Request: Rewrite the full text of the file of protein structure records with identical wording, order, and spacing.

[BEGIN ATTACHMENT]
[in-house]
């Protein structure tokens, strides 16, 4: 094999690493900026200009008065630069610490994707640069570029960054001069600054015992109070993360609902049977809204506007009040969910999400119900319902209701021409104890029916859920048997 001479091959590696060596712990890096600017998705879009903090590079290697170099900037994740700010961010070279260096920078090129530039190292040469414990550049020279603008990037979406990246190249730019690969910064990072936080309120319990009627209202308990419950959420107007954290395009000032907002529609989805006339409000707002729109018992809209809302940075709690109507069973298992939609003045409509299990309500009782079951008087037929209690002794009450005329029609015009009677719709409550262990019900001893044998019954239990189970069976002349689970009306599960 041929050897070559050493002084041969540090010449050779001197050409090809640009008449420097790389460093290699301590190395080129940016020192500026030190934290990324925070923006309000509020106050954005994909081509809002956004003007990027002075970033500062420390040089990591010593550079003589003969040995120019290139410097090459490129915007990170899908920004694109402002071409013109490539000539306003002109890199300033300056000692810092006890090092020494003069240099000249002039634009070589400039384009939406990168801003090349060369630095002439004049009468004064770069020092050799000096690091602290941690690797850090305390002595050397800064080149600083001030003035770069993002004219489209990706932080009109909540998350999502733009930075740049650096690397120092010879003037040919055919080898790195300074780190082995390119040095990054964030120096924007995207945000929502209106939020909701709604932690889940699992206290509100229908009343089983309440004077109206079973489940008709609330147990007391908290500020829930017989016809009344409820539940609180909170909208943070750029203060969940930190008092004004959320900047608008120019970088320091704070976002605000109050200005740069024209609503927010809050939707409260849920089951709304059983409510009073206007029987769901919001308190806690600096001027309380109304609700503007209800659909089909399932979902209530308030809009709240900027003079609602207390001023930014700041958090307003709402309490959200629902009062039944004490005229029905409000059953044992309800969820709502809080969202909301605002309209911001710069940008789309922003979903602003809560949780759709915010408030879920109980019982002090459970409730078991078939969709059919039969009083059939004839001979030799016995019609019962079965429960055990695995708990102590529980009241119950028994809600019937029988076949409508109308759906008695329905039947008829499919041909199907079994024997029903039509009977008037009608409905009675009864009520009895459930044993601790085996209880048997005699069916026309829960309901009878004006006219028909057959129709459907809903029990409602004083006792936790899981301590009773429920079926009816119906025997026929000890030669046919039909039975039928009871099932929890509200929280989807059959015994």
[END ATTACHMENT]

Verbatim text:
[in-house]
């Protein structure tokens, strides 16, 4: 094999690493900026200009008065630069610490994707640069570029960054001069600054015992109070993360609902049977809204506007009040969910999400119900319902209701021409104890029916859920048997 001479091959590696060596712990890096600017998705879009903090590079290697170099900037994740700010961010070279260096920078090129530039190292040469414990550049020279603008990037979406990246190249730019690969910064990072936080309120319990009627209202308990419950959420107007954290395009000032907002529609989805006339409000707002729109018992809209809302940075709690109507069973298992939609003045409509299990309500009782079951008087037929209690002794009450005329029609015009009677719709409550262990019900001893044998019954239990189970069976002349689970009306599960 041929050897070559050493002084041969540090010449050779001197050409090809640009008449420097790389460093290699301590190395080129940016020192500026030190934290990324925070923006309000509020106050954005994909081509809002956004003007990027002075970033500062420390040089990591010593550079003589003969040995120019290139410097090459490129915007990170899908920004694109402002071409013109490539000539306003002109890199300033300056000692810092006890090092020494003069240099000249002039634009070589400039384009939406990168801003090349060369630095002439004049009468004064770069020092050799000096690091602290941690690797850090305390002595050397800064080149600083001030003035770069993002004219489209990706932080009109909540998350999502733009930075740049650096690397120092010879003037040919055919080898790195300074780190082995390119040095990054964030120096924007995207945000929502209106939020909701709604932690889940699992206290509100229908009343089983309440004077109206079973489940008709609330147990007391908290500020829930017989016809009344409820539940609180909170909208943070750029203060969940930190008092004004959320900047608008120019970088320091704070976002605000109050200005740069024209609503927010809050939707409260849920089951709304059983409510009073206007029987769901919001308190806690600096001027309380109304609700503007209800659909089909399932979902209530308030809009709240900027003079609602207390001023930014700041958090307003709402309490959200629902009062039944004490005229029905409000059953044992309800969820709502809080969202909301605002309209911001710069940008789309922003979903602003809560949780759709915010408030879920109980019982002090459970409730078991078939969709059919039969009083059939004839001979030799016995019609019962079965429960055990695995708990102590529980009241119950028994809600019937029988076949409508109308759906008695329905039947008829499919041909199907079994024997029903039509009977008037009608409905009675009864009520009895459930044993601790085996209880048997005699069916026309829960309901009878004006006219028909057959129709459907809903029990409602004083006792936790899981301590009773429920079926009816119906025997026929000890030669046919039909039975039928009871099932929890509200929280989807059959015994």